…but what a bunch of ridiculous morons. No, really, morons — the kind of ignorant people who think “natural” means “safe” [or anything at all], that Man’s relationship with nature is all about unknowable deep wholistic truths unattainable by mere mortal men [as if there was such a thing as “Man”, “relationship” and “truth”], and that they’re being oppressed and endangered… by marketing jargon. About laundry. More here

Better watch your backside ... beware the pants
Nanopants miss the Bullseye
Nanopants: 'Century City' style
Nanopants diary

Friday, June 10, 2005

Nano World: Stem cell tag team

Blogger's Note: UPI's Charles Choi gives us another sneak preview into his latest Nano World column, appearing Monday. -- Howard

choiThis week I'm writing about how the cutting-edge science of nanotechnology is now helping advance the equally pioneering new field of stem cell research.

Technologies include capsules that help analyze stem cells and nanofibrous scaffolds that help stem cells grow.

Nanomedicine journal to debut in March
Mr. Nano, come here. I want you!

Stop dialoguing and get back to work

End this two-way process
Scientists are too busy discovering hard facts to engage the public in constant dialogue, says John Warren
(Education Guardian)

    As a scientist in the 21st century I am not only expected to unravel the mysteries of the universe, but also to engage the public in dialogue. Unlike my predecessors, who were simply encouraged to go forth and educate the masses - or more politely - "enhance the public's understanding of science", I am told to be involved in a two-way process; so let's kick-off.

    What do you wish to discuss, sub-atomic partials, the human genome or nanotechnology? Sorry, I can't help you there, they are not my field. Before I could get involved in any worthwhile dialogue on these topics, I would need to do some reading or talk to an expert. Yes, I would need to 'enhance my understanding of science'. I don't have any problem with that, but no, that is old hat, we must have a two-way process. The trouble is, for a meaningful two-way discussion to occur there must be at least some understanding on the part of the non-specialist.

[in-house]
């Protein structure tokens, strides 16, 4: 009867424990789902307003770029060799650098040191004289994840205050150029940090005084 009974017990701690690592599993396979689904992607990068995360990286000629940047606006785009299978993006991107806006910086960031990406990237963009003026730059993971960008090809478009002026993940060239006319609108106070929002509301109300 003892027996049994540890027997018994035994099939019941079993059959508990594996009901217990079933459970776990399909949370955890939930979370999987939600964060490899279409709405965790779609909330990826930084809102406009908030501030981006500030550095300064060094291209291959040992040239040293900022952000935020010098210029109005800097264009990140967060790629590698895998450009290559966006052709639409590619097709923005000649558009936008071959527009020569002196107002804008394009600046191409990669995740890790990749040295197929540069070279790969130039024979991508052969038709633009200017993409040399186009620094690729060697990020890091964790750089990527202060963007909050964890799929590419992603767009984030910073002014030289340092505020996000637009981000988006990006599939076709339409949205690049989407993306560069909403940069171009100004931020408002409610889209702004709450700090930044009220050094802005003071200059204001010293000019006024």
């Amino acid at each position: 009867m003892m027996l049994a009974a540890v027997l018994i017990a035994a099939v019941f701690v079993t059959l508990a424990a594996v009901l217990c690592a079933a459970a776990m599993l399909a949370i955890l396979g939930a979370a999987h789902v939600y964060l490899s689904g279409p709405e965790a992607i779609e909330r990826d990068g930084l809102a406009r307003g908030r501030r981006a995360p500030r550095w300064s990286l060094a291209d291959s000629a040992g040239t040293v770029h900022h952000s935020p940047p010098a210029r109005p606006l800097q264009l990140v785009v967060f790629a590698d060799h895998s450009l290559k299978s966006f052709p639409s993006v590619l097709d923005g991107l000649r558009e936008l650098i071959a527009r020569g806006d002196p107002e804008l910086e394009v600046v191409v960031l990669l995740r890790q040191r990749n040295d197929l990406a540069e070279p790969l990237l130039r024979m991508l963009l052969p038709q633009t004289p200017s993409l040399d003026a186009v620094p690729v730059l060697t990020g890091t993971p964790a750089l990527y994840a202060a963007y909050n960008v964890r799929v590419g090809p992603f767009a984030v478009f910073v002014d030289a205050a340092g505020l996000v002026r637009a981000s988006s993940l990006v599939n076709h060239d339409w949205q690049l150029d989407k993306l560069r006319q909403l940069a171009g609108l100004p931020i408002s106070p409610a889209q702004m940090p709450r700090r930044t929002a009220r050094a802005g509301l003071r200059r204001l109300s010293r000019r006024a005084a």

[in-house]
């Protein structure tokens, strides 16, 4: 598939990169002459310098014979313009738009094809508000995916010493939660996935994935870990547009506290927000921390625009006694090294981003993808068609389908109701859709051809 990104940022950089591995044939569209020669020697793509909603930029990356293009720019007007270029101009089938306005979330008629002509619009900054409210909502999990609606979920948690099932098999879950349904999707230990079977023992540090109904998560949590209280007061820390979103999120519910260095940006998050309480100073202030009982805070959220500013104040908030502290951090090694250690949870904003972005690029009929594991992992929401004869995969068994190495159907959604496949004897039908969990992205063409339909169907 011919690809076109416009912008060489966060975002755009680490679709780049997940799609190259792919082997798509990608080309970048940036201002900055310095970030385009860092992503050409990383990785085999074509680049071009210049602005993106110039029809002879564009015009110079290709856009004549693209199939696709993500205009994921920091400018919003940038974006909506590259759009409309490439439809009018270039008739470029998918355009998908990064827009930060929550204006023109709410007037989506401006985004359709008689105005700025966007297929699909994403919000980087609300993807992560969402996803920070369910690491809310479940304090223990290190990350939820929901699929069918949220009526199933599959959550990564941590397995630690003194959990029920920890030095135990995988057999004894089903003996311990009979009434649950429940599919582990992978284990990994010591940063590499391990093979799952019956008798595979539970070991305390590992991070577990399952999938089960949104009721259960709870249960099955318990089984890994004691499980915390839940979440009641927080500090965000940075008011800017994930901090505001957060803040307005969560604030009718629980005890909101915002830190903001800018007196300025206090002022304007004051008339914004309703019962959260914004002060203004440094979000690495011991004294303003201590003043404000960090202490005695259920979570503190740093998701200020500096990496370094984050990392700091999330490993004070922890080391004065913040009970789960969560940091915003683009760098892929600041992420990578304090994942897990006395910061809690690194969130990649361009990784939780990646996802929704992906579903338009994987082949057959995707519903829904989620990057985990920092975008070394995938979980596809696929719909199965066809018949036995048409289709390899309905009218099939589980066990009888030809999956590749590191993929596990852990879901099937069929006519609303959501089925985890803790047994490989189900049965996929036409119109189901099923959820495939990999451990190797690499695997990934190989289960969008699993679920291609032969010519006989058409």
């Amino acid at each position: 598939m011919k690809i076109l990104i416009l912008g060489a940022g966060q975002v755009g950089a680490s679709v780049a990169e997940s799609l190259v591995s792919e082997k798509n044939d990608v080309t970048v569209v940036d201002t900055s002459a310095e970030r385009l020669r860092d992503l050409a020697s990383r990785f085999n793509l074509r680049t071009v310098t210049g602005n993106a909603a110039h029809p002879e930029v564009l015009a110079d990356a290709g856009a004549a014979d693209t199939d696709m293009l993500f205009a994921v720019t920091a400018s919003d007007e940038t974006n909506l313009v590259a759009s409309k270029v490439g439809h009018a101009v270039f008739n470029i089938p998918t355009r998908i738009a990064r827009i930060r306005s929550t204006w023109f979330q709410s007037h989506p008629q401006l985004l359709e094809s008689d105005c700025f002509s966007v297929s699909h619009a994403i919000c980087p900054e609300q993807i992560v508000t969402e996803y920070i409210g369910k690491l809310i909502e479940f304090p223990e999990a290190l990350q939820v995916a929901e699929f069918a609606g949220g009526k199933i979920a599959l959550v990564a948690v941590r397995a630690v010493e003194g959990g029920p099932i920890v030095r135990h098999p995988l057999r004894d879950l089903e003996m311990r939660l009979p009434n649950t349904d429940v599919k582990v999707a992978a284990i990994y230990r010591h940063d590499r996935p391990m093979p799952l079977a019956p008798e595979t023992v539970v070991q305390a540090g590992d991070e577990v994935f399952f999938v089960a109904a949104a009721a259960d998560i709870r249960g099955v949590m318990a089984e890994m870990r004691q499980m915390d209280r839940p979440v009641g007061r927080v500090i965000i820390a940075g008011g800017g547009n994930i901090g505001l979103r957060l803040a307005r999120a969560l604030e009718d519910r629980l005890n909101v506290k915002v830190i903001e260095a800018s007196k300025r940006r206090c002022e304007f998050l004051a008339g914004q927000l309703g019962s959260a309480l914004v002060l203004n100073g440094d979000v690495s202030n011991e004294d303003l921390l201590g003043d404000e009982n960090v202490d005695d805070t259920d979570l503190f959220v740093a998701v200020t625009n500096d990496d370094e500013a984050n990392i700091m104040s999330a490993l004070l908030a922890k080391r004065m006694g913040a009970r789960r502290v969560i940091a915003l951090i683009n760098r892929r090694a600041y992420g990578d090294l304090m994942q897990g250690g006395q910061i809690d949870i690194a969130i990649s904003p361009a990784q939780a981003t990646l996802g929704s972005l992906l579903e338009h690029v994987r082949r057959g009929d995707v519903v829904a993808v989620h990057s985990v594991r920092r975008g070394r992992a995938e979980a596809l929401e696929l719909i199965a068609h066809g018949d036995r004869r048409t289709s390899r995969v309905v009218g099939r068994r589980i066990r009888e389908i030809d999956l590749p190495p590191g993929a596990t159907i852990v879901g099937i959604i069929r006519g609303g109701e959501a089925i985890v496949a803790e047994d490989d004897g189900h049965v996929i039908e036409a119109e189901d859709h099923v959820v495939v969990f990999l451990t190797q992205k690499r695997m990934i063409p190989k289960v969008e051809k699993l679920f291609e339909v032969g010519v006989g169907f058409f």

Let me give you an example of the problem. I was recently involved in a government-funded project that was designed to find out how much the public values biodiversity (and hence how much they would be willing to pay to support nature reserves, or more environmentally friendly farming and so on). The problem with this is that many members of the public have virtually no understanding of what biodiversity is. More here

The abstract 'public' is right here
You can trace time

I'm quitting journalism, studying nanotech


Community college courses in high school cut time at UCD in half (The California Aggie)

    She took only 13 units during her first quarter, but soon realized that she could graduate within two years if she scheduled her classes strategically. Timoshek, a declared chemistry major with a minor in psychology, and began to take more units, averaging about 18 per quarter.